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Re^5: Best technique to code/decode binary data for inter-machine communication?

by BrowserUk (Pope)
on Aug 16, 2012 at 14:16 UTC ( #987781=note: print w/ replies, xml ) Need Help??


in reply to Re^4: Best technique to code/decode binary data for inter-machine communication?
in thread Best technique to code/decode binary data for inter-machine communication?

Is your code a shorthand for the above?

Yes, (kinda:), but more flexible and quicker.

THe template: n/a* says: pack as many arbitrary binary bytes as are contained in the argument, counting them as you go, and the prepend that data with that count as a network-order unsigned short. C/a* would pack the count as a single byte; N/a* as a network-order unsigned long; and so on.

The really powerful template is N/(n/a*)* I use for arrays and hashes. It says: pack each input argument as bytes, each prefixed with its length as a network-order ushort; and the prefix the whole result with a single network order ulong that counts all the bytes and all the counts is the count of the fields packed.

If I were to add the following: binmode Socket, ":raw"; To both the client and server code, would I be in 'binary' mode on windows, *nix, etc. or would I need to have different client code for each.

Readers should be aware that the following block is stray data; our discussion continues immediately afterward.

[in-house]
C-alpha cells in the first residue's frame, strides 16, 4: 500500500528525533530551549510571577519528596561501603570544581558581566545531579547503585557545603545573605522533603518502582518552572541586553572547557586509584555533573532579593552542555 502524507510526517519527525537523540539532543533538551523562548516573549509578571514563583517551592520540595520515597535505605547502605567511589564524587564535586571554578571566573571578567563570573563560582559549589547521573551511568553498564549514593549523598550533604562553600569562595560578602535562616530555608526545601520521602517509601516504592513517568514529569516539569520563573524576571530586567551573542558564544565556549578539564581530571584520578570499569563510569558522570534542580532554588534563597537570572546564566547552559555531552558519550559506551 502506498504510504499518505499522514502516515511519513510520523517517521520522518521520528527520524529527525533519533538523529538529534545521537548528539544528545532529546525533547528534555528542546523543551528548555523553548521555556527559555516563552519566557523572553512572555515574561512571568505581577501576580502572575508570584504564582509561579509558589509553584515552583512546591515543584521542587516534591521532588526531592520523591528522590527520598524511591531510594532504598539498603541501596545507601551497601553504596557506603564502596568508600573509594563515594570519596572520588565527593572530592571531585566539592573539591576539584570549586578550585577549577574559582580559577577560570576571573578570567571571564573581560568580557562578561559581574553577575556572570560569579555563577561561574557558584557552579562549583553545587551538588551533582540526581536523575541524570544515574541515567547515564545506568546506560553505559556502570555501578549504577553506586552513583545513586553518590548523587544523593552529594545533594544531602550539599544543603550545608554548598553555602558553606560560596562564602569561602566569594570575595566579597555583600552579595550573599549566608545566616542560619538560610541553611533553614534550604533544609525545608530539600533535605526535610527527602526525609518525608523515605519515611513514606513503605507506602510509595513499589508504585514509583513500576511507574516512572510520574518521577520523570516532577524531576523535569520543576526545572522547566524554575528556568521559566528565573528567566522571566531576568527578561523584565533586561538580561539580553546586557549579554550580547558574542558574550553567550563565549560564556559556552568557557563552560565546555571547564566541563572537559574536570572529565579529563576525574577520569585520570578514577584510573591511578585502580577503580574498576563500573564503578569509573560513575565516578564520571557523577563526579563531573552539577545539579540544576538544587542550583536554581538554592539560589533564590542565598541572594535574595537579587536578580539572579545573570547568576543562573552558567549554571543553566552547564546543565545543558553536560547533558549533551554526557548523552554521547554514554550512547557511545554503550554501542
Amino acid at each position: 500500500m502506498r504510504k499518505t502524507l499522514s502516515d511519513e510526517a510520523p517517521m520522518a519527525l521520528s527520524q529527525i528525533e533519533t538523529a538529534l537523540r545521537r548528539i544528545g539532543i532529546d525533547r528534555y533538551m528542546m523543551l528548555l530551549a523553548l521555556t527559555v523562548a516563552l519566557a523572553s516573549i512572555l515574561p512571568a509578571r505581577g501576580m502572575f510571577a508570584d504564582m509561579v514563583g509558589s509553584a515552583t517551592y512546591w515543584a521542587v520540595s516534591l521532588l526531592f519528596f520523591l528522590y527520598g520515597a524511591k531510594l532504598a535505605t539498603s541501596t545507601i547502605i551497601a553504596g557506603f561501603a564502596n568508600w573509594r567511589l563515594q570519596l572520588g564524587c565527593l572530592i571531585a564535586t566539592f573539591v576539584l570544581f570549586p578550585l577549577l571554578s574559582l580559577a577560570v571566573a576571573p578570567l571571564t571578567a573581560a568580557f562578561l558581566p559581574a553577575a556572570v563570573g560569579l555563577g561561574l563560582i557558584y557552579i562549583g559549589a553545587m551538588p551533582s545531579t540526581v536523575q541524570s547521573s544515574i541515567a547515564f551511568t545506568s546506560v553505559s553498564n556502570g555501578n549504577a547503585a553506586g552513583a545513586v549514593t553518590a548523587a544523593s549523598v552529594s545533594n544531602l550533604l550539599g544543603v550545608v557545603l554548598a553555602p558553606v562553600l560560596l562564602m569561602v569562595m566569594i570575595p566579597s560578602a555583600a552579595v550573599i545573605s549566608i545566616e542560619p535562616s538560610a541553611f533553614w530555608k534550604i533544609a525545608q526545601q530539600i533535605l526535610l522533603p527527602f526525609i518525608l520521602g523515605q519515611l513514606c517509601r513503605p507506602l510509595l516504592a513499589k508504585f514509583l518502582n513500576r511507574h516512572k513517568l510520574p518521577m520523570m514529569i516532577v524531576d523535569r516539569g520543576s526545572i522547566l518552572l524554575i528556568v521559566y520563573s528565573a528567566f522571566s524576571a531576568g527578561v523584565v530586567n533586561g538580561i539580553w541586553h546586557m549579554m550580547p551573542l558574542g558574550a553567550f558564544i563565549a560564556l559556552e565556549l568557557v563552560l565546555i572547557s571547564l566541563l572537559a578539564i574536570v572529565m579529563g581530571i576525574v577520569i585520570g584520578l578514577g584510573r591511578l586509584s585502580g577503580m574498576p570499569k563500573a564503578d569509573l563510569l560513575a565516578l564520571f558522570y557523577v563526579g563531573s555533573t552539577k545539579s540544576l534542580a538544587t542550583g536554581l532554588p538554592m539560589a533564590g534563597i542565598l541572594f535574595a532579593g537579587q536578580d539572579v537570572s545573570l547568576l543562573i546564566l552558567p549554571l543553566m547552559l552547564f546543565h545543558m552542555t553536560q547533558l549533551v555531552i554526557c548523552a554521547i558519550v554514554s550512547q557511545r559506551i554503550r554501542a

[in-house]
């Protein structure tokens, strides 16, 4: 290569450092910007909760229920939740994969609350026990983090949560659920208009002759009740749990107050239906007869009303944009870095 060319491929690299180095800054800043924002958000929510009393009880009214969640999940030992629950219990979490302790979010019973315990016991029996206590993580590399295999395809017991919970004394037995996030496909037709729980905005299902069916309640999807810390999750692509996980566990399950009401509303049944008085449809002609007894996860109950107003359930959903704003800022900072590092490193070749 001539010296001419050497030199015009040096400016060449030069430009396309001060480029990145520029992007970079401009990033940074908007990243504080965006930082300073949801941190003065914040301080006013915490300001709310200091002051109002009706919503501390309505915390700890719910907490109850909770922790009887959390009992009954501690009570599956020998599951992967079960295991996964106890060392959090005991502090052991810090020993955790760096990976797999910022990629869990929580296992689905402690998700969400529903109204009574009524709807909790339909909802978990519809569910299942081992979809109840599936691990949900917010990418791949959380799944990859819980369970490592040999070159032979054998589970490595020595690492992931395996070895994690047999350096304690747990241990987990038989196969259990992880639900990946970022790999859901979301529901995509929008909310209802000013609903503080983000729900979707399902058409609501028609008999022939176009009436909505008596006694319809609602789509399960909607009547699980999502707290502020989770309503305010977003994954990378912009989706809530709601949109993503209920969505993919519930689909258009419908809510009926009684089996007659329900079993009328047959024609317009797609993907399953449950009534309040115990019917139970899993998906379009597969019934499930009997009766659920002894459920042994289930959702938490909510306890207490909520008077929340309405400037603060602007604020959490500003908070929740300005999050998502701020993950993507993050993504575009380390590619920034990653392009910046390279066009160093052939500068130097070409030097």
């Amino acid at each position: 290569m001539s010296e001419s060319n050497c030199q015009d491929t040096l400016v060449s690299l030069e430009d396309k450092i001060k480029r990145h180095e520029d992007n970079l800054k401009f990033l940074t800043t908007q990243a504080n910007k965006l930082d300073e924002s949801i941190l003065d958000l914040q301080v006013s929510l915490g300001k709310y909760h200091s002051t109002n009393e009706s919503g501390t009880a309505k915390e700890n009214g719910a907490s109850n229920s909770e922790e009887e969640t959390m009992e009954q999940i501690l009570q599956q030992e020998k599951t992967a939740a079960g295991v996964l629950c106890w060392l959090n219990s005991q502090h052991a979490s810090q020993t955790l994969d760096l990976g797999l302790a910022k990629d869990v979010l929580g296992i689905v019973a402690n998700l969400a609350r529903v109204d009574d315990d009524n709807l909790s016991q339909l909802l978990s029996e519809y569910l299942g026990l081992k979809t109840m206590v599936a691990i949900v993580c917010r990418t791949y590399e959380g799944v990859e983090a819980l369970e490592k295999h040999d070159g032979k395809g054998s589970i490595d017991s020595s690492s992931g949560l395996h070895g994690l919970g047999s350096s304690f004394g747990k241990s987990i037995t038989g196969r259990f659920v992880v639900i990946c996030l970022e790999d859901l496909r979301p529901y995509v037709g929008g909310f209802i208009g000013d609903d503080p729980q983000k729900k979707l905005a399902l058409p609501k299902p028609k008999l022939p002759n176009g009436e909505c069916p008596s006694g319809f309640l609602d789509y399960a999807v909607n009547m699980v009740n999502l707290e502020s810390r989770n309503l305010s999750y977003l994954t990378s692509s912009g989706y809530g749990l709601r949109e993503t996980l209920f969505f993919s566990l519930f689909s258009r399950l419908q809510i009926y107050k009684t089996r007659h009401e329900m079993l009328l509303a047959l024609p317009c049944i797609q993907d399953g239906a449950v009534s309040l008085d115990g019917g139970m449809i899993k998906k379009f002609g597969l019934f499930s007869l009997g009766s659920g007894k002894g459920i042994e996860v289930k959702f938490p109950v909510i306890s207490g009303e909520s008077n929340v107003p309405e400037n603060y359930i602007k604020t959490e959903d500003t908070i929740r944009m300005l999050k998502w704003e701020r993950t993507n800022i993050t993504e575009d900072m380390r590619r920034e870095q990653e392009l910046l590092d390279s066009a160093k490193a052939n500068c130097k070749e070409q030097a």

On 'nix it will do nothing; on Windows it will turn of crlf modifications (+ prevent the oft-forgotten ^Z == EOF).

My understanding is that if you use just binmode SOCKET; on all platforms; no translation will be done anywhere and you'll recv exactly what you send.

When ':raw' first came around, it disabled all PerlIO layers; then they changed it for no good reason and without documentation. Last time I investigated it (on windows only!), it still removed :crlf, but didn't remove all layers. To my knowledge there is no explanation available of what layers get left behind, or why?

Third, 'Storable' does not produce 'network neutral' results, so can't be used in this case.

Storable does have nfreeze (network order freeze) which is defined as a "portable format"; though I've never tried using it between 32/64-bit platforms.

That said, there are many horror stories of people being bitten by Storable; though at least half of them can be traced back to misunderstanding or incompetence.

That said, having 'discovered' the pack 'N/(n/a*)*' method of packing simple arrays and hashes, I would use that in preference to Storable for non-nested hashes and arrays.

Fourth, if someone passes a ':utf8' key/value pair to my application and I store the variables in an external file as ":raw", will they be able to use the data as utf8 when they receive the key/value pair back.

Until you apply some form of encode/decoding operation to a file or data stream, anything you read is just a bunch of bytes.

If you read bytes and transmit bytes, the receiver gets the data in the same state as if it had read bytes from the original source. If those bytes constitute data encoded in some form you will need to decode it before using it -- but it doesn't matter where (which end of the connection) that decoding happens -- so long as it is done only once and correctly.